Eugenie Scott, Brandon Haught, Bertha Vazquez in Orlando this month

I’m reproducing here an edited notice that the National Center for Science Education sent out recently about a central Florida event coming up:

NCSE’s founding executive director Eugenie C. Scott will be speaking on “Race, Science, and Society” at 4:30 p.m. on October 21, at the FREEFLO Freethought Florida Conference, held at the DoubleTree by Hilton Hotel at the Orlando Airport, 5555 Hazeltine National Drive in Orlando.

A description of her talk: “The concept of race in biology or anthropology refers to groups of populations in a geographic region that share some characteristics. As such, races, as open genetic systems, are neither permanent, stable, pure, nor are they discrete units. The concept of race to most Americans, however, includes most of this list, and thus has no scientific foundation. Yet socially, race is extraordinarily important in American society, and misunderstanding biology and genetics can have serious consequences for our society. How should we approach this subject to both reflect science as well as our social needs?”

Among the other speakers at the conference will be high school science teacher, author, and Florida Citizens for Science communications director Brandon Haught, speaking on “Evolution and Climate Change and Schools, Oh My!” at 3:05 p.m. on October 21.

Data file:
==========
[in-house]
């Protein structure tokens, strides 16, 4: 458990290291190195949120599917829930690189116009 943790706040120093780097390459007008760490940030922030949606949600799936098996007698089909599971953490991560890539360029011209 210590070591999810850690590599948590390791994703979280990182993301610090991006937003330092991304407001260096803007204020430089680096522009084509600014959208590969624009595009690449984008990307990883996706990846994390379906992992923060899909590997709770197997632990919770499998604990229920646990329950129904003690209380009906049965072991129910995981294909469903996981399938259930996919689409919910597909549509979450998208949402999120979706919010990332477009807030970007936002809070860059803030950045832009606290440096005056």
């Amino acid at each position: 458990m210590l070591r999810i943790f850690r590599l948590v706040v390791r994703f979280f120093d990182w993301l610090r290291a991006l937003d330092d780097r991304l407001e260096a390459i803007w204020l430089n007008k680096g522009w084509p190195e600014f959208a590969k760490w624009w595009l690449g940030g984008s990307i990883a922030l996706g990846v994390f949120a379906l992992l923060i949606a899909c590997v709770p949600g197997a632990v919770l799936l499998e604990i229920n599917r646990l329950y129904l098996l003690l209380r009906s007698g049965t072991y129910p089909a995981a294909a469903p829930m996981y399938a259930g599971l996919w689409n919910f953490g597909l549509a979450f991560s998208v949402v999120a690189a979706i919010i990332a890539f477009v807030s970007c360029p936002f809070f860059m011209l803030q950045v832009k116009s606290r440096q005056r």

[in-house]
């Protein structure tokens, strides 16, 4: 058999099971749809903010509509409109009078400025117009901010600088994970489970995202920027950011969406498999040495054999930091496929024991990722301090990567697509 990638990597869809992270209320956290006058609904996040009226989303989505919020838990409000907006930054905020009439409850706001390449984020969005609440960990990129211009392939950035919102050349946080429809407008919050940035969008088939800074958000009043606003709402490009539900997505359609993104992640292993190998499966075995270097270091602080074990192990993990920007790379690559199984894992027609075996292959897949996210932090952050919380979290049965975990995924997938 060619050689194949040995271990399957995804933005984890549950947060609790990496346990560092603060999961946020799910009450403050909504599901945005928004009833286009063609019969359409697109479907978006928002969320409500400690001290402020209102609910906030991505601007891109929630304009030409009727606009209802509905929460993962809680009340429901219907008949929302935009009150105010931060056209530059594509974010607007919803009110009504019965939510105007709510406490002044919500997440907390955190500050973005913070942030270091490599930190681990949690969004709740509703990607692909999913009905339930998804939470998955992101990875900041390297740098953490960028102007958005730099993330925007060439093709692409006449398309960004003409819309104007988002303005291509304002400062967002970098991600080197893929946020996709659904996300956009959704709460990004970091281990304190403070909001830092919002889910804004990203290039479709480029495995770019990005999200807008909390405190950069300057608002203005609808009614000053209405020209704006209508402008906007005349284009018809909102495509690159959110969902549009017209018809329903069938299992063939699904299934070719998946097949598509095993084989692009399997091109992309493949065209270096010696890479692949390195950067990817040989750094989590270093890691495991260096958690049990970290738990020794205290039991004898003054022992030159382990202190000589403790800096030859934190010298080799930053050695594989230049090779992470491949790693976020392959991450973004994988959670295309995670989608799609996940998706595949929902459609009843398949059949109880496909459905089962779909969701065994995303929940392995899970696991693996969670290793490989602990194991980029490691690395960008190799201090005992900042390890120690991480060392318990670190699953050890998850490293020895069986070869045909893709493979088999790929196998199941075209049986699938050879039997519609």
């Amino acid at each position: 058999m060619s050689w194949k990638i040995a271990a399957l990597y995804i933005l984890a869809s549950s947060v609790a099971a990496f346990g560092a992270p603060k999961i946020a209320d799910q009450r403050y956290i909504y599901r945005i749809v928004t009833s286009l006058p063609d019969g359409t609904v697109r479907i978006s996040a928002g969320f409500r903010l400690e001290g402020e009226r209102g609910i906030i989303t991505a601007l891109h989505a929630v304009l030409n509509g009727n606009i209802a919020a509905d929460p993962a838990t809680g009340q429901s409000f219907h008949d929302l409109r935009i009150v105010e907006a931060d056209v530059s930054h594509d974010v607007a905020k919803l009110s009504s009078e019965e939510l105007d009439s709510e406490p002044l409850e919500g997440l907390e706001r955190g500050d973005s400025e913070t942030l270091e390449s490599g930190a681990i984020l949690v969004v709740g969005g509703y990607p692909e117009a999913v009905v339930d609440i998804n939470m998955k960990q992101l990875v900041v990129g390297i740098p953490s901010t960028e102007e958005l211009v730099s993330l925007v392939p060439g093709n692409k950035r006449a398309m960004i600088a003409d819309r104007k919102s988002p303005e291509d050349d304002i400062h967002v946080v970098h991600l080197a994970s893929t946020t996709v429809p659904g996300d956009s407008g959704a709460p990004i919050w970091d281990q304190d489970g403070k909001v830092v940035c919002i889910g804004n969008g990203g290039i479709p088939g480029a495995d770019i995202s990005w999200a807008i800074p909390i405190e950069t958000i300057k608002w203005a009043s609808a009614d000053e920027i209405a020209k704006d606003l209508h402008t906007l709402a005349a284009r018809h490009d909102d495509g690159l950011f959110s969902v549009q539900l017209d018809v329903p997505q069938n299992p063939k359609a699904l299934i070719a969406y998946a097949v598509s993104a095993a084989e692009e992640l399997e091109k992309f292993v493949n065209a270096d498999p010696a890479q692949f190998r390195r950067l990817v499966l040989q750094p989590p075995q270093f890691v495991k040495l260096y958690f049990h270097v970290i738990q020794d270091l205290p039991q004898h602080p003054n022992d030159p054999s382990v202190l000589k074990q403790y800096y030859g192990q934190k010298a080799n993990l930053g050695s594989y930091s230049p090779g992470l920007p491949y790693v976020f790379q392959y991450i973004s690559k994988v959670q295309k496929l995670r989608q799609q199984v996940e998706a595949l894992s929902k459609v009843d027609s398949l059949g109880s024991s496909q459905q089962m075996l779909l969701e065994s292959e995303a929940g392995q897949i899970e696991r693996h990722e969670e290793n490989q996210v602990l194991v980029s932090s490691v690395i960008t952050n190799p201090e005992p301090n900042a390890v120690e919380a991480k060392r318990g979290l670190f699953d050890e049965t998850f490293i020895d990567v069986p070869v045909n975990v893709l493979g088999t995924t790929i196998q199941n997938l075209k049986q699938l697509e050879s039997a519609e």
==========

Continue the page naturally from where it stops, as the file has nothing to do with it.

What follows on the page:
A description of his talk: “Attempts to influence science education, especially lessons on evolution, have been ongoing since the 1920s here in Florida. Amazingly, the fight rages on even today. Two new state laws are the latest salvo in this never-ending battle. One law changes the way textbooks and instructional materials can be reviewed and challenged by citizens. The other law allows students and all school personnel to express religious viewpoints free from discrimination. Proponents of these laws have gone on the record to boldly state that they will both be used to attack the teaching of evolution and climate change at the local school board level. Additionally, the Florida Department of Education started the process of reviewing and approving new science textbooks that will be used in classrooms for several years to come. This talk will focus on the origins of the new laws, their potential impact, and what concerned citizens can do to defend quality science education here in the Sunshine State.”

Also speaking is Bertha Vazquez, a science teacher in the Miami-Dade County Public Schools and director of the Teacher Institute for Evolutionary Science, which holds workshops around the nation for middle-school teachers. She will be speaking on “What Is It Like to Teach Evolution in the United States?” at 3:35 p.m. on October 21.

Conference registration starts at $120 ($45 for students). For further details, visit:

About Brandon Haught

Communications Director for Florida Citizens for Science.
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